Being an Innovative Teacher: Pre-service Teachers’ Conceptions of Technology and Innovation

Heather A Davis, Richard Hartshorne, Gail Ring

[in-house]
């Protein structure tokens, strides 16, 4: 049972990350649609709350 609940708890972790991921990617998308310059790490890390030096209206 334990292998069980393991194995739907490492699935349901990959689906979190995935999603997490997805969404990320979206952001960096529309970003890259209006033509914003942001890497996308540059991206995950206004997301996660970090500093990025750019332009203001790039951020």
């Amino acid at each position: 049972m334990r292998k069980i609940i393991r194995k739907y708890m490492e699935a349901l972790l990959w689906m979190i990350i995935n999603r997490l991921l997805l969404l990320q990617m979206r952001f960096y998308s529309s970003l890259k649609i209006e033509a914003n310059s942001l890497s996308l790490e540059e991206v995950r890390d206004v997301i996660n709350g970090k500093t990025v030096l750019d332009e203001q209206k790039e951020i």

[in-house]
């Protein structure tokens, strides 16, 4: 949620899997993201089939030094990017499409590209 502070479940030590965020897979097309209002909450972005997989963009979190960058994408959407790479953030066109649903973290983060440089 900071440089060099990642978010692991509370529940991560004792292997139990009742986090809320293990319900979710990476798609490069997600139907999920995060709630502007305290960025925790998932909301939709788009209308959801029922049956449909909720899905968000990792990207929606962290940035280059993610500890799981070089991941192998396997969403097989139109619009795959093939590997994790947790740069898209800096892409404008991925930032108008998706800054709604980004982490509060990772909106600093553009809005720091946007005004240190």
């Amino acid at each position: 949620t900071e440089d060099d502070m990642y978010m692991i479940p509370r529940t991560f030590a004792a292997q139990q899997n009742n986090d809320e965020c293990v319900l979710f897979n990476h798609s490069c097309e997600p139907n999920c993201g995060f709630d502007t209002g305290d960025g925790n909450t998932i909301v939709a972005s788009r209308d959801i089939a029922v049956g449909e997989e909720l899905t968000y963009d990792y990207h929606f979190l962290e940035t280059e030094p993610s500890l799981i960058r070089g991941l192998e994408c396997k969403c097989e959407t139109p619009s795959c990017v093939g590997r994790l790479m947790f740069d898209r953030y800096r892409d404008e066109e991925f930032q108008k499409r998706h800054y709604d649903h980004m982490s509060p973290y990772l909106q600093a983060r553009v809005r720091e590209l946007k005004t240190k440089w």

The purpose of this study was to understand how first-semester, pre-service teacher education students understand the concept of innovation including its role in promoting students’ learning and development. Participants included 51 (46 Female, 5 Male) students enrolled in an introductory educational psychology course. As part of this course, opportunities were integrated to explore educational technologies and the role technologies play in learning and development. Qualitative data were drawn from a culminating philosophy of teaching statement and journal entries students generated as part of the normal class routine. In this paper we describe emergent themes identified across participants’ understandings of technology (e.g. shared conceptions) and individual differences in pre-service teachers understandings of innovation (e.g. unique conceptions). Finally, we present a grounded model of pre-service teachers’ perceptions of innovation. Findings are discussed in terms of the larger contexts of pre-service teacher education and technology adoption in k-12 settings.

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